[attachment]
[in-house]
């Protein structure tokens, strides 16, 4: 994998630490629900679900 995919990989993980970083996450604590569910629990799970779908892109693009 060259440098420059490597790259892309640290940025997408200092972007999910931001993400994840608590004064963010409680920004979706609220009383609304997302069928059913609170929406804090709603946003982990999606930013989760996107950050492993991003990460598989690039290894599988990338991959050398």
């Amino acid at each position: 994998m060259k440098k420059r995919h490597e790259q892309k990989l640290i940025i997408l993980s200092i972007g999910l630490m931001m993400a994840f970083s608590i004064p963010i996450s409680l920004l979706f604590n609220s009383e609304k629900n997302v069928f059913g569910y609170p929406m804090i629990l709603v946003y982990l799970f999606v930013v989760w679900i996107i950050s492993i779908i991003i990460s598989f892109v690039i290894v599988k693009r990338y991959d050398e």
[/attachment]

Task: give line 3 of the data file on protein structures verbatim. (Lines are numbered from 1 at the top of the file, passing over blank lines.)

């Amino acid at each position: 994998m060259k440098k420059r995919h490597e790259q892309k990989l640290i940025i997408l993980s200092i972007g999910l630490m931001m993400a994840f970083s608590i004064p963010i996450s409680l920004l979706f604590n609220s009383e609304k629900n997302v069928f059913g569910y609170p929406m804090i629990l709603v946003y982990l799970f999606v930013v989760w679900i996107i950050s492993i779908i991003i990460s598989f892109v690039i290894v599988k693009r990338y991959d050398e």